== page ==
(File pic) The public perception is that the future of Kampung Baru is  in the hands of the federal  ministry. -NSTP/EIZAIRI SHAMSUDIN

FORMER Federal Territories minister, Khalid Abdul Samad, told the media on Oct 24 last year in the Parliament lobby that he had obtained the green light from Tun Dr Mahathir Mohamad to go ahead with the Kampung Baru redevelopment plan.

Earlier he told the media that the project was “viable” and not a “high-risk” venture. When asked what would happen if the majority of the residents did not wish to proceed, Khalid replied: “If that happens, we will wait for the next generation.”

The public perception is that the future of Kampung Baru is in the hands of the federal ministry.

The public belief is that if the ministry has the political will (and the money to back it), the project will be on stream, and will finally be achieved in this generation.

After the fall of the Pakatan Harapan (PH) government, Khalid was succeeded by Tan Sri Annuar Musa. On April 3, the latter told the media even if all the landowners agreed to go on with the redevelopment project, the government has no money.

“We need close to RM7 billion,” he said.

He said he had met with the Kampung Baru Development Corporation (KBDC) and that only 60 per cent of the residents had agreed to proceed with the project.

On May 27, at a press conference in Shah Alam, Khalid expressed regret at Annuar’s statement that the government had shelved the project due to a lack of funds. He said: “It is not surprising because this Kampung Baru issue has long been neglected under Umno-BN rule.”

When I asked town planner Nik Ramly for his comments on a news report that the KL mayor must approve any Kampung Baru development (NST, June 9), he said that personalities and politics should be disregarded. What should be given priority is the welfare of the residents.

“We have the master plan. If it needs to be improved, we can do it. We have adequate planning laws and guidelines, and we have City Hall as the planning authority. The role of KBDC to look after the interest of the residents has been laid down in Act 733,” he added.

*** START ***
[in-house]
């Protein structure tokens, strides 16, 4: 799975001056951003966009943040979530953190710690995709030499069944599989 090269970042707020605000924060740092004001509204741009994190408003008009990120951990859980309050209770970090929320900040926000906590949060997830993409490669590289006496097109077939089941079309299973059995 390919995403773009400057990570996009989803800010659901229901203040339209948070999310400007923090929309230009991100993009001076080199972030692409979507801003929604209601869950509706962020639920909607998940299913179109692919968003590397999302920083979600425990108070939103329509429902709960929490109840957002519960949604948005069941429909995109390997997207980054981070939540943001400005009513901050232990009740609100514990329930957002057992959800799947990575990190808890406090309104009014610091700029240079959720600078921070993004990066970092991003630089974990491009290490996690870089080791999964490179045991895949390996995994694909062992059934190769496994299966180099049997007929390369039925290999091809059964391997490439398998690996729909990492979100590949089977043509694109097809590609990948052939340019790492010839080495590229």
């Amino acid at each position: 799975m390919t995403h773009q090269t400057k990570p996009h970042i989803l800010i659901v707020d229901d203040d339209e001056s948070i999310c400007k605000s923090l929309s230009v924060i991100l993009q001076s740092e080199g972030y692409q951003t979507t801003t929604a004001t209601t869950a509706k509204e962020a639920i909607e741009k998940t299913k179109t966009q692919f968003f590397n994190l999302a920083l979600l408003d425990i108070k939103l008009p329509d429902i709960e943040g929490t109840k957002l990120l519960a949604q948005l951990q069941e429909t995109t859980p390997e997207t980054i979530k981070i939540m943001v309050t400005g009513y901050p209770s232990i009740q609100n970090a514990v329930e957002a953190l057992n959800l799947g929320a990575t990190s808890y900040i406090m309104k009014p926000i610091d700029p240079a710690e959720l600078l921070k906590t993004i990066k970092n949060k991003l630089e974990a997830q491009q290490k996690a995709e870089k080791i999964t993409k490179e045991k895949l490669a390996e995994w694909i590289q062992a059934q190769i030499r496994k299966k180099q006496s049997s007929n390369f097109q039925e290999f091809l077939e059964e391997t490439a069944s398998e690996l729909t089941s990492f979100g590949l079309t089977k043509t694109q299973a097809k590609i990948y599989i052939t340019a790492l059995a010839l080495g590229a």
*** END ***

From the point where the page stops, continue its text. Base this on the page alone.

A news portal reported on March 30 that members of the Kampung Baru Landowners and Beneficiaries Association are advocating a wakaf system. They intend to consult the Federal Territories Religious Affairs Council for advice on the procedures to establish the system before finally seeking an audience with the Yang di-Pertuan Agong for his blessing.

A former UTM colleague, Professor Dr Ismail Omar, has also recommended the wakaf system as an alternative to the conventional development by the government. “If Kampung Baru land is developed using the wakaf zurri concept, ownership rights will remain in the hands of the existing landowners and their heirs will forever continue to enjoy the returns,” he added.

Many Malaysians may have forgotten the event but on Jan 15, 2015, Tan Sri Muhyiddin Yassin, the then deputy prime minister under the BN government, had launched the Kampung Baru Detailed Development Master Plan 2020 at a hotel in Kuala Lumpur, heralding (according to an English language daily) “massive change to the entire Kampung Baru area… costing a total of RM43 billion set to be put in place in the next 20 years”.

Muhyiddin had said “the transformation” would make Kampung Baru “an iconic Malay settlement in the middle of the city centre”. It is now five years later and Muhyiddin is prime minister. It is the right time to give that old vision the next push to make it a reality.

He can pick up this big challenge where he left it five years ago, making it his final milestone after his earlier fall and recent return to power. When the PH government fell in February, many of my colleagues said that redeveloping Kampung Baru has become “mission impossible”.

I am still optimistic. Miracles can still happen.

The writer is a former federal counsel at the Attorney-General’s Chambers, and is deputy chairman of the Kuala Lumpur Foundation to Criminalise War

Sumber: New Straits Times